IOWA CITY — State officials have denied a request from the Iowa City school district to continue with online instruction for another two weeks.
Gov. Kim Reynolds is pushing to get students back into classrooms.
The denial of Iowa City’s waiver request follows the Dec. 28 denial for a waiver from the Des Moines school district.
The denial means Iowa City students will continue in hybrid learning, attending classes two to three times a week in-person and then learning online from home the other days.
About 60 percent of the district’s students are enrolled in hybrid learning, and 40 percent are in continuous online learning.
The district has shifted between temporary virtual learning and hybrid learning since school started in August.
In November, the state approved requests for 90 school districts or buildings — including the Cedar Rapids, Iowa City, College Community, Linn-Mar, Central City and Clear Creek Amana districts — to go to online learning as the number of COVID-19 cases escalated. Eleven districts were approved for online learning during December.
In denying the Iowa City request for virtual learning, Iowa Department of Education Director Ann Lebo cited Johnson County’s 14-day positivity rate and the rate of student absences.
As of Wednesday, Johnson County’s 14-day positivity rate was 12 percent, below the department’s 15 percent benchmark to consider temporary virtual learning.
Student absences were at 4.5 percent this week, below the 10 percent guideline for student absenteeism.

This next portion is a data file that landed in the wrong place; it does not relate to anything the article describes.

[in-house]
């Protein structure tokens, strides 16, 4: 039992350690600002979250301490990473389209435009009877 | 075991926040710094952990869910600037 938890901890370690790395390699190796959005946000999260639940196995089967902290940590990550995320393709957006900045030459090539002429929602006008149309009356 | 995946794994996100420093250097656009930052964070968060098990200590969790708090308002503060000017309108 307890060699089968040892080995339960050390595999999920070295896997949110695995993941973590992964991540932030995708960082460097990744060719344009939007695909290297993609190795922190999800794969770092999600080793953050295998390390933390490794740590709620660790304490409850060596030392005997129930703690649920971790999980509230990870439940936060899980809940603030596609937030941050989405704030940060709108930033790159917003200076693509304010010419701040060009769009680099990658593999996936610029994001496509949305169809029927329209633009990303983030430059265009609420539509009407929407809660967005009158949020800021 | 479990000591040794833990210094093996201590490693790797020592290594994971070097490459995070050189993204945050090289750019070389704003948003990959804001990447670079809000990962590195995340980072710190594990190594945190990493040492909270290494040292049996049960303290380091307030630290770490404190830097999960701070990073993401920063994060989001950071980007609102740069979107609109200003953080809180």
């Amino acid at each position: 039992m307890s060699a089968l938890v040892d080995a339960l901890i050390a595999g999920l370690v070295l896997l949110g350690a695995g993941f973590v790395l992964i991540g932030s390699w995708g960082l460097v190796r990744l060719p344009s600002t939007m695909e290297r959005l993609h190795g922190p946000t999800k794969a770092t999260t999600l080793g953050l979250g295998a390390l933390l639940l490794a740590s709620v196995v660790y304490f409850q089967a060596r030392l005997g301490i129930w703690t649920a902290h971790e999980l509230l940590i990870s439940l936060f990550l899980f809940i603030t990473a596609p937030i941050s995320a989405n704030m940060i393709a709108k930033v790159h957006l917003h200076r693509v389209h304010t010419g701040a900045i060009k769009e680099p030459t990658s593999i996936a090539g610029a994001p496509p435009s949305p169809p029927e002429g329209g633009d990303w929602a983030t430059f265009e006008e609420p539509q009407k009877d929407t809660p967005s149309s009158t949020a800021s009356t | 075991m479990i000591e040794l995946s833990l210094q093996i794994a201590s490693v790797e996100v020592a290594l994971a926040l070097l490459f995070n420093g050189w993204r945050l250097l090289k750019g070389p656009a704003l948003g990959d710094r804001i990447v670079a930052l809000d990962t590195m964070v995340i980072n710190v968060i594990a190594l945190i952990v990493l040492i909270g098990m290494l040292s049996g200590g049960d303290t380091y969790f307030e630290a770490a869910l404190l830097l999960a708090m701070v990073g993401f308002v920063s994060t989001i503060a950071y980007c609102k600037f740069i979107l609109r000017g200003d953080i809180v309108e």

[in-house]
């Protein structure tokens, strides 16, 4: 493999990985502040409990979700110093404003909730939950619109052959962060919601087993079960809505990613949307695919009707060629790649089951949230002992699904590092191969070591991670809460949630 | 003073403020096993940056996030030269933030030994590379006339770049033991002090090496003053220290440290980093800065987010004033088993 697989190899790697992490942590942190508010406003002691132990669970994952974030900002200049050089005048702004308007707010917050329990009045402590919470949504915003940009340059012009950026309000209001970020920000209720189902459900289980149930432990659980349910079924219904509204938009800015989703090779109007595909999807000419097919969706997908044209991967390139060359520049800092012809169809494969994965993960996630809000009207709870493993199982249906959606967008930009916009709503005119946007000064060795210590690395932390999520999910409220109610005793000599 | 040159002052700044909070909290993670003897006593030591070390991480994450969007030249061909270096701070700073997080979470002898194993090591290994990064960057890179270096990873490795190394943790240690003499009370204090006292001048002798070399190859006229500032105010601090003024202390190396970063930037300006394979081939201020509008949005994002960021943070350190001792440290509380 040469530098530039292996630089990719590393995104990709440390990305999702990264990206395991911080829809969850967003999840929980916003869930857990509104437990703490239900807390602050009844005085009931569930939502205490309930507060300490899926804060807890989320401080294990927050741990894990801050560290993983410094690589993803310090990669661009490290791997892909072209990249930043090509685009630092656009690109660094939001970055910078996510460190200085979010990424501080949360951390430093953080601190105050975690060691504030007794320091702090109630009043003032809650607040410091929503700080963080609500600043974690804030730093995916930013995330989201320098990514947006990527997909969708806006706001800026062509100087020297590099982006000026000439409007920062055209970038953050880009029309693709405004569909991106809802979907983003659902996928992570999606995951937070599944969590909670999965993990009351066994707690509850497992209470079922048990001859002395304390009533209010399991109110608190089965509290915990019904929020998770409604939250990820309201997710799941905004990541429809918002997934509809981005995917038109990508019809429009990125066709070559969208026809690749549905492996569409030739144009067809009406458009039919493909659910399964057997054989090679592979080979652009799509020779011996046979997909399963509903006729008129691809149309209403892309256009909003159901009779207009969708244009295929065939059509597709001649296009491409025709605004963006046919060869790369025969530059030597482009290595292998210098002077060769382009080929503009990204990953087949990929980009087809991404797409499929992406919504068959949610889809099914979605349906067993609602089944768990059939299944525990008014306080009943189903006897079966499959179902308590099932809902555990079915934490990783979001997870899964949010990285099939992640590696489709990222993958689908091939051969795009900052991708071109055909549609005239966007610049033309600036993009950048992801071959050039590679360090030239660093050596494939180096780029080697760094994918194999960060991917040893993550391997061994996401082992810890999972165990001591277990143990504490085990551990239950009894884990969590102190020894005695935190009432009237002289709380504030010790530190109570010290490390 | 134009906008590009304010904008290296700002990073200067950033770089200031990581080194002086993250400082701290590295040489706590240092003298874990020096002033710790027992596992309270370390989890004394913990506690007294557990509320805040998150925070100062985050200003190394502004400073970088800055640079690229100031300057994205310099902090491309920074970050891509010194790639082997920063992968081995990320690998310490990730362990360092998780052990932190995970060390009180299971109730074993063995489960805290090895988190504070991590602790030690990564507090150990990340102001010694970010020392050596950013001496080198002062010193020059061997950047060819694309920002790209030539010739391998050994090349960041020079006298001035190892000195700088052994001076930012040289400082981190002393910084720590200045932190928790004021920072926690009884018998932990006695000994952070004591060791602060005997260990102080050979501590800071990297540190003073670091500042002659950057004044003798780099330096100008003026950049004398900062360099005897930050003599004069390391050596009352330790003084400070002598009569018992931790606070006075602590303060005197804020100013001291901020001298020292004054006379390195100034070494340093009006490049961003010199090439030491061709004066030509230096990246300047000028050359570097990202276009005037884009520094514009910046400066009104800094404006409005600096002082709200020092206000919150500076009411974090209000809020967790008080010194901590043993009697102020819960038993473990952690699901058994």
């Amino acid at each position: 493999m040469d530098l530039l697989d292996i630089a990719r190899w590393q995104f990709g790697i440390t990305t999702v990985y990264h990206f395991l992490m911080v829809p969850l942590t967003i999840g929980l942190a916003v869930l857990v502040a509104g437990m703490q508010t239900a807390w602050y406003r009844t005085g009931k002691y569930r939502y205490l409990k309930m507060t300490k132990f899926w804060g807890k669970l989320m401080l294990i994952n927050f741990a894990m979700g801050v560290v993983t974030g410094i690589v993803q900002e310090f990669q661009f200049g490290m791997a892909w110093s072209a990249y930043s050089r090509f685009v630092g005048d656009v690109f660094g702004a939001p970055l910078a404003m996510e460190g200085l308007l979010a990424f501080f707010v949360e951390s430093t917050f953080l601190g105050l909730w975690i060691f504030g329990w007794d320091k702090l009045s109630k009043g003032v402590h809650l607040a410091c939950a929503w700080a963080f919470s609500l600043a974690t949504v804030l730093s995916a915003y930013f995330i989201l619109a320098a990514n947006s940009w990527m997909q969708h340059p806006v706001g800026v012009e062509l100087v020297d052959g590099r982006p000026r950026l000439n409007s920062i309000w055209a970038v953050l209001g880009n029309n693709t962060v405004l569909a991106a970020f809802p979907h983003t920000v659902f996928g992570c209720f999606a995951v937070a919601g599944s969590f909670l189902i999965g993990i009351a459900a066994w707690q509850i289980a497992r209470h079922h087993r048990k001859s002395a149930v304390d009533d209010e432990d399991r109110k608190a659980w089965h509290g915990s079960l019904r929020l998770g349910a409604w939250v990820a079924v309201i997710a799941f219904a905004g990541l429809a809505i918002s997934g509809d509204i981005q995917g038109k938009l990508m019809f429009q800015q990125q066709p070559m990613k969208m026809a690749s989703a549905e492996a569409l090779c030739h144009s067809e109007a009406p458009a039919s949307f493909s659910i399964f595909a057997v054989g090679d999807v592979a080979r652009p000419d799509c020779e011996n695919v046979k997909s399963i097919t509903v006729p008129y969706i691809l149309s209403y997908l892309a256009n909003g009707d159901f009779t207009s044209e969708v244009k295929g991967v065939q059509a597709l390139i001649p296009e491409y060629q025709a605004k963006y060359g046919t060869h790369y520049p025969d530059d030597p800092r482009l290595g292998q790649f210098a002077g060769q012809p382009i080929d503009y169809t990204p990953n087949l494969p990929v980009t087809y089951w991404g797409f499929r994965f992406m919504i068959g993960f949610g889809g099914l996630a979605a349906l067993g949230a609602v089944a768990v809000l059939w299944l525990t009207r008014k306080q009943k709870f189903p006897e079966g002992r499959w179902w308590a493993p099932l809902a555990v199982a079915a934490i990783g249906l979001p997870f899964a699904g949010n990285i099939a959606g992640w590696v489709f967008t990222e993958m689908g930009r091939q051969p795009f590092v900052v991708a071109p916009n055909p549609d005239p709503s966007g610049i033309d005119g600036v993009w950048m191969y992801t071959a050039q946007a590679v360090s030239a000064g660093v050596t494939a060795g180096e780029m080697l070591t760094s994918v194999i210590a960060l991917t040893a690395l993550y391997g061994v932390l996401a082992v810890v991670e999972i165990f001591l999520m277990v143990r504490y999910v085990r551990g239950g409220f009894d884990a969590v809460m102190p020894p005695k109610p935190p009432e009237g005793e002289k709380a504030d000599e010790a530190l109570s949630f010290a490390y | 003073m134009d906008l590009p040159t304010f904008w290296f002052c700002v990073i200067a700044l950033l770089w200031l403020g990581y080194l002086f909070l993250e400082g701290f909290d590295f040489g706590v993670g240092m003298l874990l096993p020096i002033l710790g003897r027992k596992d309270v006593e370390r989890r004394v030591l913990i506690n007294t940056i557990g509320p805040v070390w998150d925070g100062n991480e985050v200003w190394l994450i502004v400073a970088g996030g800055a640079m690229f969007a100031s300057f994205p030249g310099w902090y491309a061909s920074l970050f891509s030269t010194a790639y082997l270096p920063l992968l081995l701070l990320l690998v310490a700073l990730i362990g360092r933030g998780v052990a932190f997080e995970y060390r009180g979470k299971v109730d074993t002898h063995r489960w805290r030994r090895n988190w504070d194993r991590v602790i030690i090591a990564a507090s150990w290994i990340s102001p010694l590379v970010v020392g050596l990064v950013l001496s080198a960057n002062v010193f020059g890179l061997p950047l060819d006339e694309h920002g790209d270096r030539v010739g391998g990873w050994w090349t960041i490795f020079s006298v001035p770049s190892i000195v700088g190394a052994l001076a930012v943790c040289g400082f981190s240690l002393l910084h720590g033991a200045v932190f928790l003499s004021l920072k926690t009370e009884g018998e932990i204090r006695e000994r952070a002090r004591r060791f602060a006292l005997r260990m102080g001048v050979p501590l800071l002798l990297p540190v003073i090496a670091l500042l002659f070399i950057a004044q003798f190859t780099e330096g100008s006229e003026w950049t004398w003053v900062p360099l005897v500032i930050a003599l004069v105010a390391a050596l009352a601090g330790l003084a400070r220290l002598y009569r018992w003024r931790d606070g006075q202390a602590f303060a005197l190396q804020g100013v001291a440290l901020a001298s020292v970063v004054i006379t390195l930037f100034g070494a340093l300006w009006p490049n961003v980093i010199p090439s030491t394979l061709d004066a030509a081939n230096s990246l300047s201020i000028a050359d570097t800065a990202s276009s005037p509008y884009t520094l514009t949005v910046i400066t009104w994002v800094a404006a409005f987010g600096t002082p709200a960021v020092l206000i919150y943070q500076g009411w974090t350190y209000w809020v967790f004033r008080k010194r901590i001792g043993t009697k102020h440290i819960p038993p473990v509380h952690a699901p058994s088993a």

As of Friday morning, the district reported 64 students and 11 staff members had tested positive for COVID-19, and 113 students and 21 staff are in quarantine from exposure.
Since Aug. 15, 769 students and 186 staff have tested positive for the virus in the district.
The Iowa City school board made a commitment at the start of the school year to adhere to their COVID-19 decision matrix when making decisions about shifting students from virtual, hybrid and in-person learning.
The matrix states that the district will consider online-only learning of the county 14-day positivity rate is 10 percent or higher.
In December, Iowa City schools applied for and received a one week temporary virtual learning waiver by following the matrix, but ultimately decided to return to hybrid learning.
At an Iowa Capitol Press Association forum earlier this week, Reynolds said she wants to give parents and students the option to “safely and responsibly” receive 100 percent in-person instruction.
Educators should start receiving the COVID-19 vaccine before everyone is brought back into the classroom full time, Interim Superintendent Matt Degner said in an interview with The Gazette earlier this week.
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“I don’t think anything has substantially changed with the pandemic to make us feel comfortable doing 100 percent face to face instruction,” Degner said. “I think we have felt more comfortable in our hybrid and continuous remote learning models.”
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